According to Aynne Kokas (2017), there has been a remarkable increase in Chinese censors’ ability to shape co-productions with Hollywood. In “Iron Man 3” (2013), two versions of the movie were produced, one for Asia with pro-China elements (for example, beverages from the Yili brand and acupuncture), which are removed in the North-American version, in order to avoid viewers’ estrangement. In the movie “Transformers: Age of Extinction” (2014), produced by Paramount with the help from Jiaflix Enterprises and China Movie Channel (owned by CCTV), the script was tempered in order to respect Chinese censors. In the movie “Pixels” (2015), there were scenes where aliens exploded the Great Wall of China, which were preemptively deleted by Sony (Thussu 2018). For Kokas (2017), Hollywood has learned not to cast Chinese individuals as villains, nor call too much attention to sensitive issues, such as Tibet. Robert Daly, director of the Kissinger Institute on China and the United States at the Wilson Center in Washington DC, also mentioned the fact that “there have been no films in recent years that depict the Chinese Communist Party or mainland Chinese characters in a critical light. […] Instead, China has saved the world in ‘2012’ and ‘The Martian’.” 2 Kokas has highlighted that granting control of
A trend that has deserved much attention in international relations since 1990, globalization manifests itself in two ways: access to markets and expansion of internal businesses abroad and of external businesses into the internal domain. Europe and the United States have benefited from globalization and thereby increased their systemic competitiveness since the end of the Cold War. Brazil’s objective in this regard is to have strong corporations to compete on a global scale, with the State’s logistic support and the financial support of national institutions, such as the National Economic and Social Development Bank (BNDES) and the Bank of Brazil. If Cardoso privatized [enterprises], Lula conglomerated [them]. The President’s finger is behind the formation of the great national conglomerates. Despite this earlier achievement, Brazil has a long way to go before attaining the density of developed countries, whose multinationals co-opt their own governments, which then form coalitions and use pressure to influence decisions at multilateral organizations, such as the WTO, the IMF, and the World Bank, and for the signing of bilateral treaties, and ultimately to obtain internal and intergovernmental rules in their own favor.
China. Some argued for an international order determined chiefly by cooperation between the two governments, what is called a “G-2” world order for the 21 st century. 3 In practice, however, Sino-American relations remain more complicated and conflicted than recent official discourse and arguments by commentators in favor of a Sino- American international condominium would lead us to expect. A review of the many decades on Sino-American relations shows enormous changes over time, with patterns of confrontation, conflict, and suspicion much more prevalent than patterns of accommodation and cooperation. The past four decades have featured sometimes remarkable improvements in relations as leaders on both sides have pursued practical benefits through pragmatic means. That the base of cooperation is often incomplete, thin, and dependent on changeable circumstances at home and abroad shows as the societies and governments more often than not demonstrate salient differences over a variety of critical issues involving security, values, and economics. If one gets below the surface of recent positive official discussion, a review of developments and trends shows officials, elites, and public opinion on both sides demonstrating suspicion and wariness of the other country and its possible negative intentions or implications affecting Sino-American relations. 4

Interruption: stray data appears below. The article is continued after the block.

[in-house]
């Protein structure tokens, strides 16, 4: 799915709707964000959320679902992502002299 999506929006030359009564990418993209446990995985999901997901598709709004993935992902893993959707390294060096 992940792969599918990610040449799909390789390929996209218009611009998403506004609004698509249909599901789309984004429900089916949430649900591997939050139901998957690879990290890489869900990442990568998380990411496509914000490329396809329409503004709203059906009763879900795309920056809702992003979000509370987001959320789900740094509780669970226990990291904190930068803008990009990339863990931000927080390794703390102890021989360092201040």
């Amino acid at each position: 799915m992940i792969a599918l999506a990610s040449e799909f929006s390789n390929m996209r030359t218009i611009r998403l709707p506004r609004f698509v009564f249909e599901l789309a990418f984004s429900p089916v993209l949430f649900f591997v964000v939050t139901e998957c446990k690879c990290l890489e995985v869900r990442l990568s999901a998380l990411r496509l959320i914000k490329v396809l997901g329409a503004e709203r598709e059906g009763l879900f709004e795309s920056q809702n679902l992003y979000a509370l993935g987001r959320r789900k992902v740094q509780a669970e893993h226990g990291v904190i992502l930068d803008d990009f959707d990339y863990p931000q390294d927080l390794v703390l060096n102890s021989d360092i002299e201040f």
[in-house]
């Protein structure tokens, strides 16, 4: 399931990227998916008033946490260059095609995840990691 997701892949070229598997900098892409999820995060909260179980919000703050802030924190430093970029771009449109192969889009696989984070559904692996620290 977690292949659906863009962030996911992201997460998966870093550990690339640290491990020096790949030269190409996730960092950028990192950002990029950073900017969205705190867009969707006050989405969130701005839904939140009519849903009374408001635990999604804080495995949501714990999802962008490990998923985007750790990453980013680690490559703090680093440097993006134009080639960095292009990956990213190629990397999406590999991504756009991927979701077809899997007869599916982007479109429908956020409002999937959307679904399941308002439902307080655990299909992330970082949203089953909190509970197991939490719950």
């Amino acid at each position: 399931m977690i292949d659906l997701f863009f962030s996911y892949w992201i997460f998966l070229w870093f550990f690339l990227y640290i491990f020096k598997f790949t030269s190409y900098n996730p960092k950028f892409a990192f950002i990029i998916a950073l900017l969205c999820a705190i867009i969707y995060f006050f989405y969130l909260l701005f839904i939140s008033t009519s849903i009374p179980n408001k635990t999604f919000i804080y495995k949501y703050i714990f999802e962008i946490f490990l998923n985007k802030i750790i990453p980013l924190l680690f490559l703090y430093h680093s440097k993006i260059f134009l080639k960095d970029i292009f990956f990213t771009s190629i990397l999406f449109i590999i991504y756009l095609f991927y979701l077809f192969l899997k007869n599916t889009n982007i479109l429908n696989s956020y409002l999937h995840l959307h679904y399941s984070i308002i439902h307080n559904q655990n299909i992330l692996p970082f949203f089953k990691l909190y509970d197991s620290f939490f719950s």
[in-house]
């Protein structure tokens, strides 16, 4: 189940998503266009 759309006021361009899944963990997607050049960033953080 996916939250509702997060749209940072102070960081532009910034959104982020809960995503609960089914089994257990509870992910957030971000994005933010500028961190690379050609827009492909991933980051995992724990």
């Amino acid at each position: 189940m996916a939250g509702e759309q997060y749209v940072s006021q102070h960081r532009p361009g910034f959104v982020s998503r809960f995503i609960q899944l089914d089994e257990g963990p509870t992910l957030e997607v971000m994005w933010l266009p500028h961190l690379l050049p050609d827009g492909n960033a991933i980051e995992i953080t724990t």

held in 2007, proposed to confer on Brazil the status of a “strategic partner”, a proposal that was endorsed by the European Parliament. In the European view, Brazil, as a key country in the region, is an indispensable ally in meeting global challenges related to climate change, human rights, intellectual property, industrial policy, and other economic and social issues. The European decision was based on specific data and on expectations: Brazil accounts for approximately 80 percent of Mercosur’s GDP; while the European Union accounts for 22 percent of the Brazilian foreign trade, it directs only 1.8 percent of its foreign trade to Brazil. European investments in Brazil are significant, but business would increase should there be a better regulatory framework and lower customs duties – if adopted, these measures would facilitate European Union’s relations with South America. This concession to Brazil signals a change in the European bloc’s international strategy; since its formation, the bloc had assigned priority to inter-bloc relations, assuming that it would export its model of integration that yielded recognized benefits. Brazil became European Union’s eighth strategic partner, after the United States, Japan, Canada, India, Russia, China, and South Africa. The programming of the joint cooperation plan began promptly and has continued at ministerial meetings and at a series of Brazil-European Union summits held since then.